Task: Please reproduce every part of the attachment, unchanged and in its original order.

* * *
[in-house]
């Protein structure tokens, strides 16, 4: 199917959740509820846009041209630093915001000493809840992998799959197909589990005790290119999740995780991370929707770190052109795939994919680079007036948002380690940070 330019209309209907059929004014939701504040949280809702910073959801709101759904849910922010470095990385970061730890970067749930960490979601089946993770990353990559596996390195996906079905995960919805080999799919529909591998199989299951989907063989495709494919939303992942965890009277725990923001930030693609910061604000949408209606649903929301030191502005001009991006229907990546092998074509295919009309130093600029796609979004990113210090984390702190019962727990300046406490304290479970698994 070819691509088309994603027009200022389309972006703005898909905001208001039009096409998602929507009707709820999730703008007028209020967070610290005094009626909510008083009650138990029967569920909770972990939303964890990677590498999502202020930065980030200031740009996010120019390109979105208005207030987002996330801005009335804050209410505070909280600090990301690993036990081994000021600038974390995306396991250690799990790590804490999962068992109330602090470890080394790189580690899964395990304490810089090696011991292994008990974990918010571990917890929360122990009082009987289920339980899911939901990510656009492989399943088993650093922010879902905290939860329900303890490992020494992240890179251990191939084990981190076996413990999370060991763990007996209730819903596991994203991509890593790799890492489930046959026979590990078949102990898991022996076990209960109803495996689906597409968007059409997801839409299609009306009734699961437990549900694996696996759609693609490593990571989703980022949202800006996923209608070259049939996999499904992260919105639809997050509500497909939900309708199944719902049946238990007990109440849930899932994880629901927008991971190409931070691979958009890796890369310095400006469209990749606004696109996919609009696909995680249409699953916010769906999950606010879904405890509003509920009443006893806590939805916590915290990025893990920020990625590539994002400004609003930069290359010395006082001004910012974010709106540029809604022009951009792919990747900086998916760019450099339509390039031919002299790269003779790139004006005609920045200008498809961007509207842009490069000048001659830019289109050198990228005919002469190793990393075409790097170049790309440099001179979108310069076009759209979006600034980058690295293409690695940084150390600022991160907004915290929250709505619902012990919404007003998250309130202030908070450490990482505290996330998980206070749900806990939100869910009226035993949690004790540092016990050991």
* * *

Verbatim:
[in-house]
């Protein structure tokens, strides 16, 4: 199917959740509820846009041209630093915001000493809840992998799959197909589990005790290119999740995780991370929707770190052109795939994919680079007036948002380690940070 330019209309209907059929004014939701504040949280809702910073959801709101759904849910922010470095990385970061730890970067749930960490979601089946993770990353990559596996390195996906079905995960919805080999799919529909591998199989299951989907063989495709494919939303992942965890009277725990923001930030693609910061604000949408209606649903929301030191502005001009991006229907990546092998074509295919009309130093600029796609979004990113210090984390702190019962727990300046406490304290479970698994 070819691509088309994603027009200022389309972006703005898909905001208001039009096409998602929507009707709820999730703008007028209020967070610290005094009626909510008083009650138990029967569920909770972990939303964890990677590498999502202020930065980030200031740009996010120019390109979105208005207030987002996330801005009335804050209410505070909280600090990301690993036990081994000021600038974390995306396991250690799990790590804490999962068992109330602090470890080394790189580690899964395990304490810089090696011991292994008990974990918010571990917890929360122990009082009987289920339980899911939901990510656009492989399943088993650093922010879902905290939860329900303890490992020494992240890179251990191939084990981190076996413990999370060991763990007996209730819903596991994203991509890593790799890492489930046959026979590990078949102990898991022996076990209960109803495996689906597409968007059409997801839409299609009306009734699961437990549900694996696996759609693609490593990571989703980022949202800006996923209608070259049939996999499904992260919105639809997050509500497909939900309708199944719902049946238990007990109440849930899932994880629901927008991971190409931070691979958009890796890369310095400006469209990749606004696109996919609009696909995680249409699953916010769906999950606010879904405890509003509920009443006893806590939805916590915290990025893990920020990625590539994002400004609003930069290359010395006082001004910012974010709106540029809604022009951009792919990747900086998916760019450099339509390039031919002299790269003779790139004006005609920045200008498809961007509207842009490069000048001659830019289109050198990228005919002469190793990393075409790097170049790309440099001179979108310069076009759209979006600034980058690295293409690695940084150390600022991160907004915290929250709505619902012990919404007003998250309130202030908070450490990482505290996330998980206070749900806990939100869910009226035993949690004790540092016990050991």